… Here's the white plastic tab, which you can carefully pull to remove the drive:
Once the tray is removed:
- Use the Torx T8 screwdriver to separate the old drive from the tray itself.
- Install the replacement drive in its place.
- Repeat all of the steps above in reverse order to reassemble and test the machine.
… Done! Except, the machine doesn't have any data back on it yet! 😅
Set the old hard disk drive aside to keep as an extra backup for now, but you can always erase this and install it into an external enclosure later on for extra storage. 😉
Re-imaging the replacement drive using “Target Disk Mode” again
Repeat the steps above to get access to “Target Disk Mode” on your other Mac again.
Since the new replacement drive is empty and probably unformatted, it shouldn't show up on the Desktop yet, but it should appear in the Disk Utility application again… which we'll use to restore the data:
- Highlight the new replacement drive for the MacBook (not the disk image you created) in Disk Utility, and select the “Partition” tab on the right side. (Again, be sure that you've selected the correct drive here, or you could destroy data accidentally!) 😱
- Configure the following settings for the replacement drive's partition table, then click “Apply” to initialize the new drive:
- Choose “1 Partition” from the left-hand side.
- Set a name of whatever you'd like, but it's typically “Macintosh HD” by default.
- Leave the format and size alone.
- At the bottom, choose the “Options” button and be sure that the “GUID Partition Table” type is selected.
- Hopefully by now, it has finished the “Scan Image For Restore” operation that we started earlier after creating the image of the old drive. — Go to the “Restore” tab in Disk Utility, and configure the following settings:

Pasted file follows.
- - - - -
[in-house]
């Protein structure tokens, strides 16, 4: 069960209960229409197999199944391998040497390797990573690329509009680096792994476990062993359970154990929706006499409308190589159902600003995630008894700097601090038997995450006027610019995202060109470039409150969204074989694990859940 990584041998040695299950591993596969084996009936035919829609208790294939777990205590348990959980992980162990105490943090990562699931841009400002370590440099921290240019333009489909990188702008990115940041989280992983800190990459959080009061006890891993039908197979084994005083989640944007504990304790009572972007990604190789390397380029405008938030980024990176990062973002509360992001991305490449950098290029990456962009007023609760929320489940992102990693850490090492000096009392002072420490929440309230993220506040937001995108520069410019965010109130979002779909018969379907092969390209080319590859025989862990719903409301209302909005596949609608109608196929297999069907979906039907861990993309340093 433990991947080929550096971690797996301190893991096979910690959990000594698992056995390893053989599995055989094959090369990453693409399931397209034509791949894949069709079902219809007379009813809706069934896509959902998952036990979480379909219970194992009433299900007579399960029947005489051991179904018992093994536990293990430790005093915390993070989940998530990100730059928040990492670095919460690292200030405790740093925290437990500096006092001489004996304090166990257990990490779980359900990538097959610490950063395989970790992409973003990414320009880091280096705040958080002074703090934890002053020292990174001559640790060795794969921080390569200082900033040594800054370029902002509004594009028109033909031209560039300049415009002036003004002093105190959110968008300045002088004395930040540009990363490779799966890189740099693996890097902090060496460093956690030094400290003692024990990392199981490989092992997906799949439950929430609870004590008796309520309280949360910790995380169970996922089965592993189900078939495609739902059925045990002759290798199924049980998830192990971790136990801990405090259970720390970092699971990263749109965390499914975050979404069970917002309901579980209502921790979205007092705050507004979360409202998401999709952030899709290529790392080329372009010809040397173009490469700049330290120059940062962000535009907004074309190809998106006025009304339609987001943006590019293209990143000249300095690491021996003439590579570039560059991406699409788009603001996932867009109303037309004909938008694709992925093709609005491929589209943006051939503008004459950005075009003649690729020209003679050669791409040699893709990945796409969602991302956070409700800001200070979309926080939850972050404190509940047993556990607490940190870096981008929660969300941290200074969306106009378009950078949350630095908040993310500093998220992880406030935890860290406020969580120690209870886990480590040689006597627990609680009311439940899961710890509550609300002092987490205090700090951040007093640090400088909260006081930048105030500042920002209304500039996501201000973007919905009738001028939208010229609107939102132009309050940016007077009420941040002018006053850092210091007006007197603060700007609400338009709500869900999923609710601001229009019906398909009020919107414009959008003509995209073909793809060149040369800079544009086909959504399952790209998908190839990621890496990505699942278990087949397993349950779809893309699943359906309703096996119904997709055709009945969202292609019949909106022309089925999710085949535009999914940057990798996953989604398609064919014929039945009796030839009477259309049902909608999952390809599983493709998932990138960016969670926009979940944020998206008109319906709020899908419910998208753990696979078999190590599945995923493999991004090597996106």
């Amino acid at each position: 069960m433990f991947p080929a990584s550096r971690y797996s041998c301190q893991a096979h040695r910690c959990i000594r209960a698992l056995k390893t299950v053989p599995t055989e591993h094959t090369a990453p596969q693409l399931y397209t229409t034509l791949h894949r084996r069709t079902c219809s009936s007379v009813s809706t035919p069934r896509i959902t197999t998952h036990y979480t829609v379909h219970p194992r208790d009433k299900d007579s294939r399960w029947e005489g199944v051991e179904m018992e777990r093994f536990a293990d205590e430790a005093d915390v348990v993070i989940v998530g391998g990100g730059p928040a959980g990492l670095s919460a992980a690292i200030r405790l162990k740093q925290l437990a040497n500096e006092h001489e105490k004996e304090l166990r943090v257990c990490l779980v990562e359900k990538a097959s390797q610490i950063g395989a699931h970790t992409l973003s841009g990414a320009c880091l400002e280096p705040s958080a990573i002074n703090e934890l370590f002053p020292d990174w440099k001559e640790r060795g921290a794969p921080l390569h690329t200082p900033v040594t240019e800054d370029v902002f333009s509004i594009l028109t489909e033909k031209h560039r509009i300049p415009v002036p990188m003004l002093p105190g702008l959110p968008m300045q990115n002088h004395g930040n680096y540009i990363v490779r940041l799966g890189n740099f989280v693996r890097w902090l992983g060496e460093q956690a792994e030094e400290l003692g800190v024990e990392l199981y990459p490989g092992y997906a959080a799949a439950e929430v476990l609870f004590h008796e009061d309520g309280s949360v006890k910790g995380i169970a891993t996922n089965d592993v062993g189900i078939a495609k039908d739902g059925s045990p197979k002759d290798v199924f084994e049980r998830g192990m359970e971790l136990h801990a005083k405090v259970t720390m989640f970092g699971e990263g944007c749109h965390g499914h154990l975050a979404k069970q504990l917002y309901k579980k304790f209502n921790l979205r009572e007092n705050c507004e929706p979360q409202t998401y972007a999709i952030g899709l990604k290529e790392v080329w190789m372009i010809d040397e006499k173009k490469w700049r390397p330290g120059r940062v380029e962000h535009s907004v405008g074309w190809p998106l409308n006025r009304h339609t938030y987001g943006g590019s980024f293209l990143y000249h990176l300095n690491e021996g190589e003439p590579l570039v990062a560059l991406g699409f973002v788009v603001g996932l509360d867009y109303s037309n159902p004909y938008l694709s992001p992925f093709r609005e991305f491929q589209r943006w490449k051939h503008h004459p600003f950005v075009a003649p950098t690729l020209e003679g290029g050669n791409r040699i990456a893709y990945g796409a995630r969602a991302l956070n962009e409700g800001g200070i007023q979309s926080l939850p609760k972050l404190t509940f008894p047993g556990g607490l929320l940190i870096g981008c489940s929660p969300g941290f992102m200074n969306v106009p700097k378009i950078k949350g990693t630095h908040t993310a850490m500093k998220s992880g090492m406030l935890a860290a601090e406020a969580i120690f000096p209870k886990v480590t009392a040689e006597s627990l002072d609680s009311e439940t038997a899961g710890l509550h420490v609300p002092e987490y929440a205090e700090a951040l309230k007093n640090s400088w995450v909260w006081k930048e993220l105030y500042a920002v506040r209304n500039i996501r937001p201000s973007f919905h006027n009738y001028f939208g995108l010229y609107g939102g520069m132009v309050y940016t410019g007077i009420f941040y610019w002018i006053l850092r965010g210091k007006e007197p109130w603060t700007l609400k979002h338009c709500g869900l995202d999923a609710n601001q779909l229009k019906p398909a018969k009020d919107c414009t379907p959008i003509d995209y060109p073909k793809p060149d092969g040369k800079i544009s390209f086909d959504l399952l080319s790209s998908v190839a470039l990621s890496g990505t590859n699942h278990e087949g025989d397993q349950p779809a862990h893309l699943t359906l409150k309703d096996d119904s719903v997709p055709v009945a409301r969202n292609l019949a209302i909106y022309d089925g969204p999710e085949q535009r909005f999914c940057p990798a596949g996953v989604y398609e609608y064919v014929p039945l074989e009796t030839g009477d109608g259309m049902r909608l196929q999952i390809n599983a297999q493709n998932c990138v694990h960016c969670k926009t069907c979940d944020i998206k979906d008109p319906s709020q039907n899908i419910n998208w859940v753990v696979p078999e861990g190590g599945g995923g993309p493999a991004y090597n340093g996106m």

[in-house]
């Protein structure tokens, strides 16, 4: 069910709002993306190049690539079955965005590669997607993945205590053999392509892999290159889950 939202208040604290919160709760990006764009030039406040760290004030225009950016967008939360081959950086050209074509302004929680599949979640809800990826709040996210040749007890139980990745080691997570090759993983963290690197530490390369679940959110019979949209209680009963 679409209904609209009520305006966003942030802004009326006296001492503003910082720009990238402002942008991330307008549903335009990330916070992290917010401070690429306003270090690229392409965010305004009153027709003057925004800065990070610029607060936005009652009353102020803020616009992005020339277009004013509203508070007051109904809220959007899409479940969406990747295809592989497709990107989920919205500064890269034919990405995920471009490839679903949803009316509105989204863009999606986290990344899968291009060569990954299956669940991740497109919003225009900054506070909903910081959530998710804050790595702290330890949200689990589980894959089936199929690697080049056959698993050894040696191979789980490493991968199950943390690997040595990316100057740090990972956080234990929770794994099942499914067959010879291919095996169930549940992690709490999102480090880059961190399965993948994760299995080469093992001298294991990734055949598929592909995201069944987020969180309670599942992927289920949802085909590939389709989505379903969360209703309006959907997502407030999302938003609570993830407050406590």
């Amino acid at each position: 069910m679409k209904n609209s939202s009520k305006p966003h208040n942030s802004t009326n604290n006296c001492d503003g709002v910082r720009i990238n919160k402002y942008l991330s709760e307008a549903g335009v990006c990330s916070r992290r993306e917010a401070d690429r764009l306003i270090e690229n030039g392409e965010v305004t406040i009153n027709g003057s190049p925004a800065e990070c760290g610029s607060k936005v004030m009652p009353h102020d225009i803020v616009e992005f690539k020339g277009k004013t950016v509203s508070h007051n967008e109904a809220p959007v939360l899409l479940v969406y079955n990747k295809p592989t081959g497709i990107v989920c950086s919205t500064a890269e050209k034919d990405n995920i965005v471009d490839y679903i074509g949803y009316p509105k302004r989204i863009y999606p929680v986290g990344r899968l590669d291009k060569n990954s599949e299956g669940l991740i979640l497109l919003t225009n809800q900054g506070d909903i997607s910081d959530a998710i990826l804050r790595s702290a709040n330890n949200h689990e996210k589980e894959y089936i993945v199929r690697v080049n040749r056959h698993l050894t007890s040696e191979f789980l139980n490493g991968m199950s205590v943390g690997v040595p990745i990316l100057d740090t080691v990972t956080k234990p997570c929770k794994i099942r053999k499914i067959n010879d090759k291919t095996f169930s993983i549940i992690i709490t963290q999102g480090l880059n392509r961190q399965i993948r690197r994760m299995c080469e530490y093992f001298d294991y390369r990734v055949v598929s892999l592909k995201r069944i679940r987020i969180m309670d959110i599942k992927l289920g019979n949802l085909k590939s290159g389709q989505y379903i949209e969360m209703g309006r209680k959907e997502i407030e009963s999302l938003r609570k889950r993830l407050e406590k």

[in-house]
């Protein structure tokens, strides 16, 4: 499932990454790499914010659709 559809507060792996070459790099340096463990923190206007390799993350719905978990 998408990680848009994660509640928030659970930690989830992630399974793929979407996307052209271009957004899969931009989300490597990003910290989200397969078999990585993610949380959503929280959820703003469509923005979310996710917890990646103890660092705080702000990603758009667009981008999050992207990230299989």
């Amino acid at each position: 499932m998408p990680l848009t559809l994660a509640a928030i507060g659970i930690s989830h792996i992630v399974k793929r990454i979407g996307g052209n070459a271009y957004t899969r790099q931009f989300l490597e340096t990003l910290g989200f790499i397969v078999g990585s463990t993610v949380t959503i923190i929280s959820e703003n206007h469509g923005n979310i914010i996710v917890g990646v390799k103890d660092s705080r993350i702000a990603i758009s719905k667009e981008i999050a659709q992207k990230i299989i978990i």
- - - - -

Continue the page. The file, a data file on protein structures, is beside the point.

- For “Source”, choose the image you created earlier of the original drive. (You may be able to drag it from the left-hand column if it's still there.)
- For “Destination”, drag the new replacement drive from the left-hand column into the white box. (Again, be sure that you've selected the correct drive here, or you could destroy data accidentally!) 😱
- You can uncheck the “Erase destination” option, since we've already erased the new replacement drive.
- Ensure that both Macs are in a safe position for the next hour or more, and hit “Restore” to start!
… And then, we wait. 🐌
Once the restore has completed, eject and reboot!
When Disk Utility has finished, complete these final steps:
- Hit the “Eject” button at the top of Disk Utility for your MacBook's replacement drive. ⏏️
- Once the replacement drive disappears completely from the other Mac in Disk Utility, wait 30-seconds or so. (to be extra safe)
- Unplug the Firewire cable, and power down the MacBook.
- Turn the MacBook back on while holding the “Option (⌥)” key on its keyboard, and choose the new replacement drive from the list to boot from it.
- Once booted, go to “System Preferences” and then “Startup Disk” to ensure that the new replacement drive is selected as default. ✅
… And, that should be it! — Your MacBook should be in the state it was in before, but hopefully with a lot more disk-space now. 🙂